As a historical and cultural part of the Eastern Slavic civilisation, Ukraine’s desperate efforts to disentangle itself from Russia’s sphere of influence were doomed to raise tensions in the region. When Russia eventually invaded the country to reassert its dominance in the February of 2022, Ukraine’s geographic and military vulnerabilities vis-à-vis its larger neighbour became painfully apparent.
The Breadbasket Country
Ukraine, one of the largest agricultural producers in the world, is predictably a very flat country, although most of its territory can be classified as high lands. In the south and east of the country lies the infamous steppes that is the homeland of the Cossacks. Unfortunately, there are no notable mountain ranges on the Russo-Ukrainian border. Although the country is neatly divided into two by the enormous Dnieper river, Russia can evade this obstacle relatively easily by requesting military passage from Ukraine’s northern neighbour, the Russian ally/satellite state of Belarus. This region is known as the Pinsk Marshes and posed a great hinderance to military operations in the past. Given the recent construction of multiple highways through the area as well as the timing of the Russian invasion in late-winter, this swampland is unlikely to pose a decisive impediment to Russian logistics.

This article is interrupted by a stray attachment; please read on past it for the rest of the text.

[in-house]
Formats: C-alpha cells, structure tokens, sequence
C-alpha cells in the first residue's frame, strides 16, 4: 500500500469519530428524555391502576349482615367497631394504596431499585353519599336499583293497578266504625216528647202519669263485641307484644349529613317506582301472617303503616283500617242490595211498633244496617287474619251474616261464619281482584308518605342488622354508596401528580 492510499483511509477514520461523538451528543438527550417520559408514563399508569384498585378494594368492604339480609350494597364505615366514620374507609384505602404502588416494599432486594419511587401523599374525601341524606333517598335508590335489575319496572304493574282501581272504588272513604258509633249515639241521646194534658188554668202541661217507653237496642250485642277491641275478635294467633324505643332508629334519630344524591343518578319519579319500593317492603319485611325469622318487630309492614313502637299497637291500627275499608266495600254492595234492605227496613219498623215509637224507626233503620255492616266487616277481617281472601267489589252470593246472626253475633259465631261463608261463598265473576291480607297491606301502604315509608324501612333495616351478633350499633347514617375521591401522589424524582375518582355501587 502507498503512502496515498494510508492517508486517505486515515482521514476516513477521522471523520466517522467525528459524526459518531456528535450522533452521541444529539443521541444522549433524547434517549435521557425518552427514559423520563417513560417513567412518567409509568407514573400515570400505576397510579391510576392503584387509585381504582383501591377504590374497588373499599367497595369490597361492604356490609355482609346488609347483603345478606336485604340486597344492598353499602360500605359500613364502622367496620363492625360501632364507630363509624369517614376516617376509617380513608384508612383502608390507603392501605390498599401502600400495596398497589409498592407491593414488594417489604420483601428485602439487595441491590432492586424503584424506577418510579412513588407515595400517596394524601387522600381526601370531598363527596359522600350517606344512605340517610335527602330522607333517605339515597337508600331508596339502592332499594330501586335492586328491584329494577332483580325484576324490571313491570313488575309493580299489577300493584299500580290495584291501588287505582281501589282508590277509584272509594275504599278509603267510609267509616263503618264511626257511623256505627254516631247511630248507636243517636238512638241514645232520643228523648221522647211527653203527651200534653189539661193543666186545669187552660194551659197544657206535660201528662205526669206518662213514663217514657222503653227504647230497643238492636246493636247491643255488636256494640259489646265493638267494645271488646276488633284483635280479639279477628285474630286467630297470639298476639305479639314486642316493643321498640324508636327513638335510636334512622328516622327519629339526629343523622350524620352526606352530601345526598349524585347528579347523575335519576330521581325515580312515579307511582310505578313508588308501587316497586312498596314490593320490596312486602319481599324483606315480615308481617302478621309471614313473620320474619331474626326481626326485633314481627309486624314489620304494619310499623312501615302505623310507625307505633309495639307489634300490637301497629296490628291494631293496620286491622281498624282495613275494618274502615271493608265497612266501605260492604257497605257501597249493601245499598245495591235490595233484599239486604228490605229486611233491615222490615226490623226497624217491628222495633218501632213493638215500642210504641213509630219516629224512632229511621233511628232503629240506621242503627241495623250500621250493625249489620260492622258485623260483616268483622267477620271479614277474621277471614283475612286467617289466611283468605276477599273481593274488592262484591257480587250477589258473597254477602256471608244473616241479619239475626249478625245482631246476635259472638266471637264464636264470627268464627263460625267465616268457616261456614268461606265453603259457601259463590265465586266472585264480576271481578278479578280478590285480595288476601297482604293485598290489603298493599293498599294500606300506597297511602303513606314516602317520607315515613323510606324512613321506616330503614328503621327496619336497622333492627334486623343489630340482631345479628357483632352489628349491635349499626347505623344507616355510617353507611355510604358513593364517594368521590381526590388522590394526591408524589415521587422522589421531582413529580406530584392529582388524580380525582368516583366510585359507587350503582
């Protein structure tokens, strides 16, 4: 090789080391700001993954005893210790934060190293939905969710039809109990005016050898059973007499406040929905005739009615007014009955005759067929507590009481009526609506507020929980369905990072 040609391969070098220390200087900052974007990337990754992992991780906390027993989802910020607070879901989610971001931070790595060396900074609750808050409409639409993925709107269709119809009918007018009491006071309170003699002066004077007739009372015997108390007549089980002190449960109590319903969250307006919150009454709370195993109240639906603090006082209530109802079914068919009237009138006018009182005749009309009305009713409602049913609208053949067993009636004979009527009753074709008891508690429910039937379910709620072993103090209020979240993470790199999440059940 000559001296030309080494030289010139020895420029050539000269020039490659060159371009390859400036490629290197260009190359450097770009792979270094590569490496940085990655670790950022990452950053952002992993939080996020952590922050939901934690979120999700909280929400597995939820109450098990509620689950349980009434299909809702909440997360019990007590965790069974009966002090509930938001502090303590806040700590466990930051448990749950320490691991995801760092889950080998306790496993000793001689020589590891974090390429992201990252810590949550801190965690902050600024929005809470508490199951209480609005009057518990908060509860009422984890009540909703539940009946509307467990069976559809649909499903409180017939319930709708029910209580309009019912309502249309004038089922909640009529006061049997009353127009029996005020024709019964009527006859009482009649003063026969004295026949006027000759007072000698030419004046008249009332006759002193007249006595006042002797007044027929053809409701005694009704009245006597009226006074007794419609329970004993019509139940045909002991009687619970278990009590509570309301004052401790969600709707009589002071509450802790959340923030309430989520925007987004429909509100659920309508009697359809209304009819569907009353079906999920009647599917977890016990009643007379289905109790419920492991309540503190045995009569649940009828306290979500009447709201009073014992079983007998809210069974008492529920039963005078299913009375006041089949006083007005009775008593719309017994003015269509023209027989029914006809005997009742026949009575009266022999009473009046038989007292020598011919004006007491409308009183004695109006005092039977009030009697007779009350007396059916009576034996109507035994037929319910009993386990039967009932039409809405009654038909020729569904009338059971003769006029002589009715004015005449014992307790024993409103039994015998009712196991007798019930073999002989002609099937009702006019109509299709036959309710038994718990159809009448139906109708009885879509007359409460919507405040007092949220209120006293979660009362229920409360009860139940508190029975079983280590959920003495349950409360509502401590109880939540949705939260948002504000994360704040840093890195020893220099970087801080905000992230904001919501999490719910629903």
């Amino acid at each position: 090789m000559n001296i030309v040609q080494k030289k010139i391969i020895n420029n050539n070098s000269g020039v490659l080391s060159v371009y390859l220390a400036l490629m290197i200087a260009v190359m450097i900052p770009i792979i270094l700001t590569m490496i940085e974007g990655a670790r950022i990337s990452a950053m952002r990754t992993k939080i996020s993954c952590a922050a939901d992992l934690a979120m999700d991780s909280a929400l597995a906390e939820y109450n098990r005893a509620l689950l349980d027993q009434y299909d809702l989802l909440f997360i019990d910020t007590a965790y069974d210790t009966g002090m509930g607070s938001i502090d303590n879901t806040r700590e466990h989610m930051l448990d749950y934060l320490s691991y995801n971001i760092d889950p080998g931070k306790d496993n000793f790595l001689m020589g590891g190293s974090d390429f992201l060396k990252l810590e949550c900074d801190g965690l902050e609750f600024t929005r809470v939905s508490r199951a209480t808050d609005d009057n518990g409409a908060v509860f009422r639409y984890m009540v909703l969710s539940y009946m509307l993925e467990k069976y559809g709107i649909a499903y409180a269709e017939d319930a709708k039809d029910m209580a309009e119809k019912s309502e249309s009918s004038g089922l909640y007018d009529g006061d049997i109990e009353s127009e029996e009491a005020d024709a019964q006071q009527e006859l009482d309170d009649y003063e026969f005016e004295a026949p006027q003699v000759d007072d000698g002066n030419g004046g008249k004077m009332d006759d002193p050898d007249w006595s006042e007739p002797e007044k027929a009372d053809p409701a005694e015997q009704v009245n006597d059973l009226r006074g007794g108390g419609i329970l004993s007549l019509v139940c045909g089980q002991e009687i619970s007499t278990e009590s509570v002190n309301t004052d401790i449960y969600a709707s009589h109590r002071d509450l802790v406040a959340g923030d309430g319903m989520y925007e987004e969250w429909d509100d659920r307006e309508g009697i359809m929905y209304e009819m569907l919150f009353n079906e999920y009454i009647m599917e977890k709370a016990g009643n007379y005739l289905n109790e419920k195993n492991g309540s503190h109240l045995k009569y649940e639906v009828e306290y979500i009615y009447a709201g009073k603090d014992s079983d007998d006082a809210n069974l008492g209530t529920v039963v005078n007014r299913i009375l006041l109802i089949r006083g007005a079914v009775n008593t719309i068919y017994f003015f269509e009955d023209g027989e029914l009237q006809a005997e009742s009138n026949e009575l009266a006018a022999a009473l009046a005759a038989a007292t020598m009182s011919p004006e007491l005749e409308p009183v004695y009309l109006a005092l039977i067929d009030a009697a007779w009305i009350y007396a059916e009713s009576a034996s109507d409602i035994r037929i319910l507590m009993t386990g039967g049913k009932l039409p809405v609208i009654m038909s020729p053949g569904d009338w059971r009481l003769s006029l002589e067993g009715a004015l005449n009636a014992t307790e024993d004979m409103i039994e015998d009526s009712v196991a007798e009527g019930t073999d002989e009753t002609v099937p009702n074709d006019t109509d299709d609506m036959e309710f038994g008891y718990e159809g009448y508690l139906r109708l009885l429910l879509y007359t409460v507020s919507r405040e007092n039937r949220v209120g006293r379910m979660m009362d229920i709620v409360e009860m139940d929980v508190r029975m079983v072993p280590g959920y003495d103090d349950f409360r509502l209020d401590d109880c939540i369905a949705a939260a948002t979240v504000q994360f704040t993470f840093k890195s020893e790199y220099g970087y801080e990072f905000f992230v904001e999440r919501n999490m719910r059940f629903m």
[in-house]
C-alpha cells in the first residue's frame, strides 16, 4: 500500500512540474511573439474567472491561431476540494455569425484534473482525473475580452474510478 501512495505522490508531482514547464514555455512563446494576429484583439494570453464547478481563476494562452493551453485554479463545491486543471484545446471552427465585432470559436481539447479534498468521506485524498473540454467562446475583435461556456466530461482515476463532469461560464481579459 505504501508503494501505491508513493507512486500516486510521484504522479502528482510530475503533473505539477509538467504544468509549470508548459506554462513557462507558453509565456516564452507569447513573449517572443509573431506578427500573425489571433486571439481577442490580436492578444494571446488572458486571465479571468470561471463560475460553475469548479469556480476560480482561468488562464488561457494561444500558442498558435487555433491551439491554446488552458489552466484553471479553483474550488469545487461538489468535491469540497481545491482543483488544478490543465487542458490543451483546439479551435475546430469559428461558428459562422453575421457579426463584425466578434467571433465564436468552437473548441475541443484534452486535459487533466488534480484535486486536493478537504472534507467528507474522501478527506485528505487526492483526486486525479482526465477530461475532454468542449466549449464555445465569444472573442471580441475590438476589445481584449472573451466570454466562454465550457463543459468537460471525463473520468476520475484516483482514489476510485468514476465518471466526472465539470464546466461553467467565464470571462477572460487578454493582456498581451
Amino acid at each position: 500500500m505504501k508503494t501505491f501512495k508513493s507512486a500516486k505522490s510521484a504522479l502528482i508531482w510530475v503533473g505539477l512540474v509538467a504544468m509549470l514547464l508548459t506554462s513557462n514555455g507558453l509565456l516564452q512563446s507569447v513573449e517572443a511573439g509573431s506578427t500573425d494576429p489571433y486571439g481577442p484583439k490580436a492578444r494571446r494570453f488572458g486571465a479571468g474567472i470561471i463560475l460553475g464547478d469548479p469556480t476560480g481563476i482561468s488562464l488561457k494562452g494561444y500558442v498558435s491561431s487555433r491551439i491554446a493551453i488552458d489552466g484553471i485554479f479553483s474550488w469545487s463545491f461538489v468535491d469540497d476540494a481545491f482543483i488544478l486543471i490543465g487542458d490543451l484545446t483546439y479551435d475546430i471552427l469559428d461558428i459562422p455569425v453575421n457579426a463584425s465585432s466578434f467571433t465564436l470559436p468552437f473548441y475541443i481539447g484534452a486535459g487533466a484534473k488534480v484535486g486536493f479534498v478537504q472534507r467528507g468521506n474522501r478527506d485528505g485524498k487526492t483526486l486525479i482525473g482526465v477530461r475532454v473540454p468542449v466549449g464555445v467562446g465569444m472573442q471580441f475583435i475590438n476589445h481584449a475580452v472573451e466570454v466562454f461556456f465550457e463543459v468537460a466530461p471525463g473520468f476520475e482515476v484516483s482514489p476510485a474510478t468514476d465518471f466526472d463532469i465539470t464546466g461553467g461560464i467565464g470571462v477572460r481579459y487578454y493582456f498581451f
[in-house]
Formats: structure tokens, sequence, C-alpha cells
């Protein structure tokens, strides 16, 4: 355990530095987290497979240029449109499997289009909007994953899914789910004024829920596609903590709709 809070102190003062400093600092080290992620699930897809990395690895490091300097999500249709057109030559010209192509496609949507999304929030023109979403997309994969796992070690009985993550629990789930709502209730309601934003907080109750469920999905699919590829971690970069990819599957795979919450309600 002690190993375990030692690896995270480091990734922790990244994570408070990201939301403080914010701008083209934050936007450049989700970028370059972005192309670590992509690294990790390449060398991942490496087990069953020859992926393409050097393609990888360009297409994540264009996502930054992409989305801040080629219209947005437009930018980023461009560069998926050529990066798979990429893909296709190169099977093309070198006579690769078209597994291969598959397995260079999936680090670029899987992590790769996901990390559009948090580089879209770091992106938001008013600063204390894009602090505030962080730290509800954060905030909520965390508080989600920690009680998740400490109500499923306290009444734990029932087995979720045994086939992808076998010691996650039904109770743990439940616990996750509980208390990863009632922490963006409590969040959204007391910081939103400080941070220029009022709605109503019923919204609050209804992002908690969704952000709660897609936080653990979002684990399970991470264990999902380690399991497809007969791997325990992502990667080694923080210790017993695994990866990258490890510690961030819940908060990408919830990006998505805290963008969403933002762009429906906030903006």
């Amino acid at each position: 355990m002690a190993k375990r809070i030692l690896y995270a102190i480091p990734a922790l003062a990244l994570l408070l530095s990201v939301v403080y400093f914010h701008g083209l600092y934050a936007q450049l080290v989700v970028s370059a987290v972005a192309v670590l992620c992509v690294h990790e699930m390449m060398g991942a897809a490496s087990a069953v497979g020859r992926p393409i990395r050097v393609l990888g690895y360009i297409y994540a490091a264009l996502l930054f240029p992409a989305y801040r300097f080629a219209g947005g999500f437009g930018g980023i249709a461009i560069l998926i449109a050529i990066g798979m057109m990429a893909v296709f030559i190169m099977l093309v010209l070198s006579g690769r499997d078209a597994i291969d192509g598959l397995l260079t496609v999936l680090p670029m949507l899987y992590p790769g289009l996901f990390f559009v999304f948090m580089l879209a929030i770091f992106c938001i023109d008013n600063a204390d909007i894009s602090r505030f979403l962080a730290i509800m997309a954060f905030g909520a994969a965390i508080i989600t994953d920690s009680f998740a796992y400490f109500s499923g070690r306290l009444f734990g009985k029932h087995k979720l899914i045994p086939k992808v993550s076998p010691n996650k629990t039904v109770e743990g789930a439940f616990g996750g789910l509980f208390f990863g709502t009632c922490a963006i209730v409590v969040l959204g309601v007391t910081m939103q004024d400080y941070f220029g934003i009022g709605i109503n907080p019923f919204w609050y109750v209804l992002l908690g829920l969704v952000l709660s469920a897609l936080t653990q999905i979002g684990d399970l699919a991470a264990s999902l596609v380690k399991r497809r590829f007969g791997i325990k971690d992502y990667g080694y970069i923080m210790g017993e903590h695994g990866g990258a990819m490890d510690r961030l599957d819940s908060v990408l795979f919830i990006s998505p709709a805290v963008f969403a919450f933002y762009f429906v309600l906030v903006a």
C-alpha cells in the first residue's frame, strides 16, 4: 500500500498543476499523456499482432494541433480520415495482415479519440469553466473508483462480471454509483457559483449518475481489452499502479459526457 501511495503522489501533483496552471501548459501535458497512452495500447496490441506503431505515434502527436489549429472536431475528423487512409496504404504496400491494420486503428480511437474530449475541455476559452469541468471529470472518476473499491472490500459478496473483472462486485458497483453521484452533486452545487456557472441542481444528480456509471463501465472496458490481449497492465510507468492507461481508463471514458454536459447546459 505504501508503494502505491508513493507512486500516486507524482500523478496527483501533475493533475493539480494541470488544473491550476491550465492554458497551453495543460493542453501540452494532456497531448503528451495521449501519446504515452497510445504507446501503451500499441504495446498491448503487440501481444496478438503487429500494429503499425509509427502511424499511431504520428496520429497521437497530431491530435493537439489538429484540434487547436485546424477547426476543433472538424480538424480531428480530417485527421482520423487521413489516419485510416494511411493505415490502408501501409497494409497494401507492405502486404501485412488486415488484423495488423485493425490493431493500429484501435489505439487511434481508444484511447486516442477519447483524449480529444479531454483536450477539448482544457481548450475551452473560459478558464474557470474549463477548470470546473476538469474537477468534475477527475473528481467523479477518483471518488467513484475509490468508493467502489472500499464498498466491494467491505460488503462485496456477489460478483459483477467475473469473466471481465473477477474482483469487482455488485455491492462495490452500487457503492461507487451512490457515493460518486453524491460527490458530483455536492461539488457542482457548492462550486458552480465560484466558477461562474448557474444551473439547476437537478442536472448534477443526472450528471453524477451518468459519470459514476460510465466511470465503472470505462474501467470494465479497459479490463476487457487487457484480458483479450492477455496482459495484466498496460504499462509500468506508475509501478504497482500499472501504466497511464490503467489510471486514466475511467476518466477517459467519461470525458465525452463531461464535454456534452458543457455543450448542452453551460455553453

Bullies and Rebels
At first glance, it might seem that Russia surrounds only a third of Ukraine’s national borders, yet this will be a misleading picture in 2022. In reality, only relatively small portions of Ukraine’s territory meet with any ally state, namely Poland, Slovakia, Hungary and Romania, all in the southwestern extremities of the nation. In the eastern Donbas region, two pro-Russian states have already declared their independence from Kiev, while the Crimean Peninsula in the southeast is directly governed by the Russian Federation. The population in the rest of eastern Ukraine, as well as parts of Odessa, is often hostile to the central government, which is an easy weakness for Russia to exploit.
Furthermore, Ukraine’s only region that borders Slovakia and Hungary has also shown strong separatist tendencies for decades. In addition, Ukraine’s entire northern confines are encompassed by Belarussian territory, not to mention the fact that much of the Moldovan frontier is controlled by the autonomous Russian ally state of Transnistria. In practice, Ukraine was already badly surrounded – almost encircled, in fact, – by Russia and its close allies by the early-2020s, while the E.U. and NATO were debating whether to admit the nascent nation into their embracing fold.
A Barking Dog?
A military comparison of Ukraine and Russia is not as simple as it might seem. Although both countries succeeded the Soviet Union in 1991, their armed forces have since moved in very different directions. The sheer difference in size and number of arms defies comparison. Russia has 15 times the number of attack helicopters, 23 times more fighter planes, 5 times more tanks, and 16 times more warships than its southern neighbour. Over the past eight years (since the 2014 crisis), Ukraine has tried desperately to improve its armed forces – receiving 2.5 $ billion from the United States alone, but the Russian modernisation efforts seem to outpace the Ukrainian efforts.
In the end, assuming Napoleon’s exclamations to be true, morale accounts for three-fourths of the factors in a conflict. Here, Russia has a clear advantage, having accumulated vast experience in countries ranging from Syria to Georgia since 2008, with a track record of success. On the other hand, the Ukrainian ground forces have suffered demoralising drawbacks in the few wars that they have fought over the last three decades.